© 2008 Nottingham Law School
Topics to be studied:
Introduction to criminal law, the appeals process and the burden of proof
By the end of this study guide you should be able to:
Understand what we mean by ‘a crime’ and how offences are classified.
Appreciated the appeals system.
Explain the criminal burden of proof.
Be aware of the suggestions for reform.
2. Essential Reading
This study Guide2.
McAlhone and Huxley-Binns,
Criminal Law – The Fundamentals
, 2007, Sweet andMaxwell, Chapter One3.
Clarkson and Keating,
Criminal Law – Text and Materials
Edition, 2007, Sweet andMaxwell, Chapter One
In the criminal law we are concerned only with whether D (the accused) is liable for anyoffence and, if so, which. It is not a study of procedure, evidence, or sentencing. Thisquestion of liability is often complex and the criminal law has been proven to be a difficultarea for both students and the judiciary. Thus, even though academic criminal law may notbe quite what you expected, we hope and believe that you will find it interesting andenjoyable.This guidance text seeks only to direct your reading – you MUST perform the wider readingdirected in order to fully understand the substantive issues.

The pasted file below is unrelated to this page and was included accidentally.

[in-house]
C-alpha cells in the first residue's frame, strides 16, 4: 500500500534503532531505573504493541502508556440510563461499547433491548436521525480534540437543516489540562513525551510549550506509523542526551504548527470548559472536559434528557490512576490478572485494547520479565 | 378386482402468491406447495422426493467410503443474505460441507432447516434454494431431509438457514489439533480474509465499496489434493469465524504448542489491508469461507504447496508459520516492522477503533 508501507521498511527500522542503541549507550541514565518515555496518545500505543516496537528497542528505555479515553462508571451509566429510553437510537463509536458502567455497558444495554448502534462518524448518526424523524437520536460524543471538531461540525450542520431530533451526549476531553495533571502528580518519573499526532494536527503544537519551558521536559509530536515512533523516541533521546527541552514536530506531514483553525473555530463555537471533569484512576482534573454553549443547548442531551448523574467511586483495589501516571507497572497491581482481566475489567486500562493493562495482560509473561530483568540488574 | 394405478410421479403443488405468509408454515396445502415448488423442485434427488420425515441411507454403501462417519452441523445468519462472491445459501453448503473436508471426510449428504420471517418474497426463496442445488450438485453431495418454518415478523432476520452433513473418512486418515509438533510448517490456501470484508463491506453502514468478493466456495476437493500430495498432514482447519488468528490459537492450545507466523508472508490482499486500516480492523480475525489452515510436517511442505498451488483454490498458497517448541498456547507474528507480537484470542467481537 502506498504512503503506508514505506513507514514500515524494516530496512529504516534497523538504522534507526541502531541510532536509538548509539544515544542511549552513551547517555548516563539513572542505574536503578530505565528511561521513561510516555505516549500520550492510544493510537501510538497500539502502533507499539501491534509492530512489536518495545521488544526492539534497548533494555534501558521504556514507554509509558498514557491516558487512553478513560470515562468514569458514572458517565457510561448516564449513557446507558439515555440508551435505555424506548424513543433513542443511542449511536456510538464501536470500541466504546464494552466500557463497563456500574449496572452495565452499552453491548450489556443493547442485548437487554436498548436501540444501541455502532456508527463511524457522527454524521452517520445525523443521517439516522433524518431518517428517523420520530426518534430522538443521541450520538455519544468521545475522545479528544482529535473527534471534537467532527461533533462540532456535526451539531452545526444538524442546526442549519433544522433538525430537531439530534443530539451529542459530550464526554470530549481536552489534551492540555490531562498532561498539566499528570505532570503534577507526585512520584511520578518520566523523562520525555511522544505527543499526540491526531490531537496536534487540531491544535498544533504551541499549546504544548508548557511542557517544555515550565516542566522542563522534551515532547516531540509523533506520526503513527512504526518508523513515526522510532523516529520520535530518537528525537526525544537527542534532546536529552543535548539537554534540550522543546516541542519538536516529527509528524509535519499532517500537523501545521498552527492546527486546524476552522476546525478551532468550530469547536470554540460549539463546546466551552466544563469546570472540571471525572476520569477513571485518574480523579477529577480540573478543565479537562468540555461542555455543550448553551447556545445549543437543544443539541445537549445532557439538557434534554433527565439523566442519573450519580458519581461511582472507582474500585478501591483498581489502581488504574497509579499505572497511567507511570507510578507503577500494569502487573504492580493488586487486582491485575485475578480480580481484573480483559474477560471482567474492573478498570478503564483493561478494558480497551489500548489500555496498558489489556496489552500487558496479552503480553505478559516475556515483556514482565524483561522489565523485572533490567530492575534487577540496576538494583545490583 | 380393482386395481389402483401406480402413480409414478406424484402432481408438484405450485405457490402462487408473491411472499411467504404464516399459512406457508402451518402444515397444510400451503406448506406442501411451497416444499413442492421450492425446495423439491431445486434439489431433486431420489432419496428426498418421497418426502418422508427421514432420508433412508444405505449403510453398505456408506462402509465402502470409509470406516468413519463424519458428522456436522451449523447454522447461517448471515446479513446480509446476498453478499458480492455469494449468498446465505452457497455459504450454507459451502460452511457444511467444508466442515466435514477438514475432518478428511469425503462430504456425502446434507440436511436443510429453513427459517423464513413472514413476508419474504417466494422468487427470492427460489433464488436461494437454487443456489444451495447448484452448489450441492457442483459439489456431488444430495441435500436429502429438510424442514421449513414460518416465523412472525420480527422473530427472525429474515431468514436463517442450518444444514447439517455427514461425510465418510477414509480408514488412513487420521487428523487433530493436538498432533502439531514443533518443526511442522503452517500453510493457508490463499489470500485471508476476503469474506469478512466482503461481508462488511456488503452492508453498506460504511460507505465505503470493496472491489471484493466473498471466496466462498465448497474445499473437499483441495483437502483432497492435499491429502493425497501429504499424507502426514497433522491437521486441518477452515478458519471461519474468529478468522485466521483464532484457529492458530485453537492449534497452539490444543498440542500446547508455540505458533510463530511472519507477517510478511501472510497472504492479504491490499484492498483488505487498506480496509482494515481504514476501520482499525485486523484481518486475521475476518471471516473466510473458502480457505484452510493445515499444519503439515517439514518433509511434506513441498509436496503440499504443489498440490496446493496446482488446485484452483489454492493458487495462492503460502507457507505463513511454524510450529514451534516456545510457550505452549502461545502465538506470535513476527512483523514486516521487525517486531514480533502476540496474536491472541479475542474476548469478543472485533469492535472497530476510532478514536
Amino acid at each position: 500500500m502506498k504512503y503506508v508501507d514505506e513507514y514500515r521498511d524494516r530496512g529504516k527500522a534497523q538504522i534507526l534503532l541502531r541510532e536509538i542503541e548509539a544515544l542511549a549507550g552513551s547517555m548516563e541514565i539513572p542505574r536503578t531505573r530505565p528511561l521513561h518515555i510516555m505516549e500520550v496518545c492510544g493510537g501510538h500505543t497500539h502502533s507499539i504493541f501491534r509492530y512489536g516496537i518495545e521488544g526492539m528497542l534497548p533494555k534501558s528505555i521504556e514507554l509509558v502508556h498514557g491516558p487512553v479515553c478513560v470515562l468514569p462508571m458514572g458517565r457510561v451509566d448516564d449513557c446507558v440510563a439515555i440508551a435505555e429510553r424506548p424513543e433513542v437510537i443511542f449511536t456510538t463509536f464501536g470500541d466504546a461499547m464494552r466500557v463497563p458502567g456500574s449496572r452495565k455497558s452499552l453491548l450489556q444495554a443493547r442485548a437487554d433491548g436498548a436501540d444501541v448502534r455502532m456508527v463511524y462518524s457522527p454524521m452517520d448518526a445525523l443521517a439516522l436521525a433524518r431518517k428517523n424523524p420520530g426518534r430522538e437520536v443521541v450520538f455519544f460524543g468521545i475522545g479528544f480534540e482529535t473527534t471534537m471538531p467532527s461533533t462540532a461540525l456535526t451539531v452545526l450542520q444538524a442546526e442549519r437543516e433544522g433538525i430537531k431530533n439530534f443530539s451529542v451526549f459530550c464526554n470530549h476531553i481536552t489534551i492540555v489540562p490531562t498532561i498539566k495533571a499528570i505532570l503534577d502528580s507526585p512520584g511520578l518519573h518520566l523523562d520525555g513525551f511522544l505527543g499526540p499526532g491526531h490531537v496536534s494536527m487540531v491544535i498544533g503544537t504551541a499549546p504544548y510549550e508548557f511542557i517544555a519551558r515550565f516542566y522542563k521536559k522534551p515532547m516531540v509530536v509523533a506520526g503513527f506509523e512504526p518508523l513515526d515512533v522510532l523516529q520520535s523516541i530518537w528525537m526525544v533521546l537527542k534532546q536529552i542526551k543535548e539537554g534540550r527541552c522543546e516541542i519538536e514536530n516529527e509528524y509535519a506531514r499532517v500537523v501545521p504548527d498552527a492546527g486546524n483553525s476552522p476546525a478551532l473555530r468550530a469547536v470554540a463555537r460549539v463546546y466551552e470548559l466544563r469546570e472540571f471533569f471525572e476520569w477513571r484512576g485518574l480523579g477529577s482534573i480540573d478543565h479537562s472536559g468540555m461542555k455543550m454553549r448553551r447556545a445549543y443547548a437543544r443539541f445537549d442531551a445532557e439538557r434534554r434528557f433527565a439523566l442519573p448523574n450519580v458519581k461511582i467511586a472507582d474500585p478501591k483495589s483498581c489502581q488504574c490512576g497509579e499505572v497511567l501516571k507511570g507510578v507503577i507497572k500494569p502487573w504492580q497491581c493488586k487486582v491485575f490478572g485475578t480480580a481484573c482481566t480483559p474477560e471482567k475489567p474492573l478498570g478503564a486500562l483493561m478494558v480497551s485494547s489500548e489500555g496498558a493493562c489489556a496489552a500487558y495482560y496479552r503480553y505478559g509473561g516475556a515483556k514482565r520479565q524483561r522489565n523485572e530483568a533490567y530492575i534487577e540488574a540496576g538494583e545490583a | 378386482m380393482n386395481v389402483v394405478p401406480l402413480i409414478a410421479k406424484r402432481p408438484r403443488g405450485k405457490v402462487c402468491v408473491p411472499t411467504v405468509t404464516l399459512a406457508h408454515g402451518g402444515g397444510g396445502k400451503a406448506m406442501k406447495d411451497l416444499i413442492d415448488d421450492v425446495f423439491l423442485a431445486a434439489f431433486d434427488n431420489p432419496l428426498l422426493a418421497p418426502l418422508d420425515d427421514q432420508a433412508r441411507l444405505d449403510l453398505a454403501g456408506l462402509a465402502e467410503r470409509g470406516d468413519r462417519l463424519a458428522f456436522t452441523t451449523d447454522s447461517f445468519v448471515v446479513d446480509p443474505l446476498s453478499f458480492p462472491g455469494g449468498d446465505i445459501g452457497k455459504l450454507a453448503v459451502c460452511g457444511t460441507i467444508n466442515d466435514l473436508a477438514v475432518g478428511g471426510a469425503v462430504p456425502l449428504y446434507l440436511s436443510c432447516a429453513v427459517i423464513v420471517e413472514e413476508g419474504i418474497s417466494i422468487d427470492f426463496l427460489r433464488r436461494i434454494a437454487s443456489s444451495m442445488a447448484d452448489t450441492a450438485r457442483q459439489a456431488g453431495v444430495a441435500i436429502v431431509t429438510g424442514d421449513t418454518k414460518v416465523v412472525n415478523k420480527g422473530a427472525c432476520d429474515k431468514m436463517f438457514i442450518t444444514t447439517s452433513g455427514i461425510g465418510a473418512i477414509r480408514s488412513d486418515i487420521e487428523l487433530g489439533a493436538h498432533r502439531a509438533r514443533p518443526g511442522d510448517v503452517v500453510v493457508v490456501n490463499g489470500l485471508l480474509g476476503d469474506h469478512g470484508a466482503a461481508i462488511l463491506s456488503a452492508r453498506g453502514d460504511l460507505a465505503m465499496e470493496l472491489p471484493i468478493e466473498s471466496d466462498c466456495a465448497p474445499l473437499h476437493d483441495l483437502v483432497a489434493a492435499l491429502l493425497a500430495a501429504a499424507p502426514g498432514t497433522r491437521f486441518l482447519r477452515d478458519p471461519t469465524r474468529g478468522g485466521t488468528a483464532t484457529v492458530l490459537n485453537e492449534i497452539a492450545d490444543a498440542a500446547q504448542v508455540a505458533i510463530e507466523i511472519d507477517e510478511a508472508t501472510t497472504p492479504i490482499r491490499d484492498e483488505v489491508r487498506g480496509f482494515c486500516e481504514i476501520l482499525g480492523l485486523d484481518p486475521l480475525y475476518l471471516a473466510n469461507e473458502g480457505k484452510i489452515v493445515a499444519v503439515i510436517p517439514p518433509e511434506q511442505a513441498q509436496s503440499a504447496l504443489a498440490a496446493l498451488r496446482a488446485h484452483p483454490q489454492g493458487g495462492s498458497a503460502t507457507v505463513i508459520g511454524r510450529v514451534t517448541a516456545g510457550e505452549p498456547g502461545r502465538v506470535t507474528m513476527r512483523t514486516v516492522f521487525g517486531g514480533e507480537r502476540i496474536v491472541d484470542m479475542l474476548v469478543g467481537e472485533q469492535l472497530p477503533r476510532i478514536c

3.1 What is a crime?
Defining a crime would appear, on the face of it, a simple task. A crime has historically beenunderstood as a wrong against society; conduct that has been recognised as too important toleave to the private citizen wronged to bring civil proceedings. It is then important to definewhich offences will be subject to regulation by the civil courts and which will be subject todenunciation by the State. As the sociologist Howard Becker set out "Deviance is not aquality of the act the person commits, but rather a consequence of the application by othersof rules and sanctions to an offender. The deviant is one to whom that label has successfullybeen applied; deviant behaviour is behaviour that people so label."
Outsiders: Studies in theSociology of Deviance
, New York, Free Press, 1963, p.9).